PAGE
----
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Posted: Jul 02, 2007
Developing nanotechnology noses to 'smell' cancer
(Nanowerk Spotlight) Biomarkers are of increasing importance in modern medicine for the purpose of early detection and diagnosis of a disease, for instance cancer. Biomarkers are mostly protein molecules that can be measured in blood, other body fluids, and tissues to assess the presence or state of a disease. For example, the presence of an antibody may indicate an infection or an antigen, such as PSA, might indicate the presence of prostate-specific cancer cells. Although protein-based approaches to early detection and diagnosis of cancer have a clear advantage over other, more invasive, methods, protein detection is a challenging problem owing to the structural diversity and complexity of the target analytes. State-of-the-art detection methods have limited application due to their high production cost and instability. Another limitation of current proteomic diagnostics is the limitation of arrays to one or a few markers only; in other words, you can only test for the specific markers that you are looking for and not generally measure levels of proteins in your blood in order to detect anomalies. A novel nanotechnology based protein detector array could change that.
"The key finding of our work is that nanoparticles can be used to create selective receptors for proteins" Dr. Vincent M. Rotello tells Nanowerk. "Creation of an array of these receptors then provides a system where proteins can be identified, i.e. a chemical nose."
Rotello is a Professor in the Department of Chemistry at the University of Massachusetts. Together with members from his group and the School of Chemistry and Biochemistry at the Georgia Institute of Technology, led by Professor Uwe Bunz, he just published an article in Nature Nanotechnology ("Detection and identification of proteins using nanoparticle–fluorescent polymer ‘chemical nose’ sensors") that describes how assemblies of gold nanoparticles with fluorescent PPE polymer provide efficient sensors of proteins, achieving both the detection and identification of analytes.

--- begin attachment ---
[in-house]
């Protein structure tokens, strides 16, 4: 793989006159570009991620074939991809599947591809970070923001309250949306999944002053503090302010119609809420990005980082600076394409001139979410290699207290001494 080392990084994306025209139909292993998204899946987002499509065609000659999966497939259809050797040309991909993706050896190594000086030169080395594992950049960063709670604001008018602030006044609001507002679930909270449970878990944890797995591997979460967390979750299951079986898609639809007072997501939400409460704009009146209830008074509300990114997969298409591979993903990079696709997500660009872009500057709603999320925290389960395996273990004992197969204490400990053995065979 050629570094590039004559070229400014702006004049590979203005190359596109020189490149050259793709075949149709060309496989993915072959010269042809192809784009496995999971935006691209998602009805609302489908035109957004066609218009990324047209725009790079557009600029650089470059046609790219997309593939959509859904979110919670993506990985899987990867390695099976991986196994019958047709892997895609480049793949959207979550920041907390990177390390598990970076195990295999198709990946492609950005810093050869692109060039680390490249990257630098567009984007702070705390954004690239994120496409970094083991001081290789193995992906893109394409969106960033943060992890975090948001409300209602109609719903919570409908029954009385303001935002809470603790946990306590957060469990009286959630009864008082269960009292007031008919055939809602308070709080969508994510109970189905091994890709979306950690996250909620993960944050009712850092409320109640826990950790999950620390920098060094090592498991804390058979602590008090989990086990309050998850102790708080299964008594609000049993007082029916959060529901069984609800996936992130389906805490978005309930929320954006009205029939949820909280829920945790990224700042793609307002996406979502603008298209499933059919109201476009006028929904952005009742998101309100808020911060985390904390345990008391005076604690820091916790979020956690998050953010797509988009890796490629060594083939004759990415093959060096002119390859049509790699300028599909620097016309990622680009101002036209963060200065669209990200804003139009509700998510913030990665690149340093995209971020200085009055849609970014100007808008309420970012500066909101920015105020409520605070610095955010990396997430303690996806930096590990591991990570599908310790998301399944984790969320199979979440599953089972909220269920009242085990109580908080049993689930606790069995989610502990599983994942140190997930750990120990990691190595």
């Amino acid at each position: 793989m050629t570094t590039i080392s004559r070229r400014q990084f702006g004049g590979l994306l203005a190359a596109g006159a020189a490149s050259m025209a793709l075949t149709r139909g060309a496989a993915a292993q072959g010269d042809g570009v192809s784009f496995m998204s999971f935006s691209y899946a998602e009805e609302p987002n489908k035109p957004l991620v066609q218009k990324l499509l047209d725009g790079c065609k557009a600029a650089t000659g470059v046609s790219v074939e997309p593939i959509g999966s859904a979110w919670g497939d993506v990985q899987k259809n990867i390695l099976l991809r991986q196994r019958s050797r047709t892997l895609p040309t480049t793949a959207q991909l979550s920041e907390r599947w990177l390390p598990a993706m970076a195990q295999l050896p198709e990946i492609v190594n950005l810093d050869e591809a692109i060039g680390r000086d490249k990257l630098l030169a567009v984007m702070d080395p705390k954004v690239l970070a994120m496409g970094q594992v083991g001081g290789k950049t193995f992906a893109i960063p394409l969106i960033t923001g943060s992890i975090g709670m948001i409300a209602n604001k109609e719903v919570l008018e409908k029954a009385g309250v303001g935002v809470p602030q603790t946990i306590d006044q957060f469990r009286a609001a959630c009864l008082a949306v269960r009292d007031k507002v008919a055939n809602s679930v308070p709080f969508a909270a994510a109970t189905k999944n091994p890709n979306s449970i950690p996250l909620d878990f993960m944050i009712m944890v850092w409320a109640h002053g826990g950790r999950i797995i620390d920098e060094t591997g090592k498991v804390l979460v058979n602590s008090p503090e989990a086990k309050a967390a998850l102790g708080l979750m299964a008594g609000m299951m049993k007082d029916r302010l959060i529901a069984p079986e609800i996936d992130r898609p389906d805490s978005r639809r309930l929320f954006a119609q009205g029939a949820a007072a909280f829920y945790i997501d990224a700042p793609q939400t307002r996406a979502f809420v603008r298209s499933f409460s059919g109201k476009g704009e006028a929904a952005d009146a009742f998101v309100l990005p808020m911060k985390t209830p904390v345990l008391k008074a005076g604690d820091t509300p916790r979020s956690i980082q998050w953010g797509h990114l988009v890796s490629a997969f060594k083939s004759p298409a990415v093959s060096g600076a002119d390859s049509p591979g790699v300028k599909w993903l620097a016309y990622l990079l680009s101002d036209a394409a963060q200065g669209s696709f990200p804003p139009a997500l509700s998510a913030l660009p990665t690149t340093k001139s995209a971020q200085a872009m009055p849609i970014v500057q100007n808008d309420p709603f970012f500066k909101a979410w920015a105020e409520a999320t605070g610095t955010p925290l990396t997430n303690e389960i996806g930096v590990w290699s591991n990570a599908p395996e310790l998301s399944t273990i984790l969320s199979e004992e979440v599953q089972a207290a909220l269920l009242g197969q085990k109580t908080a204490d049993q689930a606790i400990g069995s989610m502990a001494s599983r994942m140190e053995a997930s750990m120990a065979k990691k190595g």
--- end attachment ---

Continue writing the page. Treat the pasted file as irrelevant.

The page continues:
"To my knowledge, this is the first use of the use of nanoparticles in array-based sensing" says Rotello. "We were motivated by the need for a general method for sensing and identifying proteins. While array-based sensing of proteins has been done before, our system is much more sensitive, and much more effective, i.e. we use fewer receptors to identify more proteins."
There are two key challenge for the development of effective protein sensors: 1) the creation of materials featuring appropriate surface areas for binding protein exteriors, coupled with the control of structure and functionality required for selectivity. 2) The signal transduction of the binding event.
"Nanoparticles provide versatile scaffolds for targeting biomacromolecules that have sizes commensurate with proteins, a challenging prospect with small molecule-based systems." explains Rotello. "Our strategy for the creation of protein sensors is to use the nanoparticle surface for protein recognition, with displacement of a fluorophore generating the output."
To create the protein sensors, the scientists used six gold nanoparticle–fluorescent polymer conjugates. These particles serve as both selective recognition elements as well as quenchers for the polymer. The subsequent binding of protein analytes displaces the dyes, regenerating the fluorescence.
Fluorophore displacement protein sensor array. a, Displacement of quenched fluorescent polymer (dark green strips, fluorescence off; light green strips, fluorescence on) by protein analyte (in blue) with concomitant restoration of fluorescence. The particle monolayers feature a hydrophobic core for stability, an oligo(ethylene glycol) layer for biocompatibility, and surface charged residues for interaction with proteins. b, Fluorescence pattern generation through differential release of fluorescent polymers from gold nanoparticles. The wells on the microplate contain different nanoparticle–polymer conjugates, and the addition of protein analytes produces a fingerprint for a given protein. (Reprinted with permission from the Nature Publishing Group)
By modulating the nanoparticle–protein and/or nanoparticle–dye association, distinct signal response patterns can then be used to differentiate the proteins. The fluorescent indicator displacement assay does not require special instruments, and its sensitivity (due in large part to the high surface area provided by the nanoparticles) and speed facilitate protein detection.
Rotello points out that real-world applications require identification of proteins at varying concentrations and of unknown identity. "Varying protein concentrations would be expected to lead to the drastic alteration of fluorescence response patterns for the proteins, making identification of proteins with both unknown identity and concentration challenging. To enable the detection of unknown proteins, we have designed a protocol combining LDA and ultraviolet (UV) measurements."
In their experiments, the researchers also used a series of unknown protein solutions for quantitative detection. The unknown protein solutions were submitted to the testing procedures: of the 52 unknown protein samples, only three samples were incorrectly identified, affording an identification
accuracy of 94.2%.
"Our overall goal is to develop a more holistic approach to detecting diseases" says Rotello. "The plan is to monitor levels of proteins in the body, as opposed to looking for just a single marker." Of course, the key question is whether disease can effectively be 'smelled' – are there detectable differences in the relative ratios of proteins that can be used for diagnostic purposes?"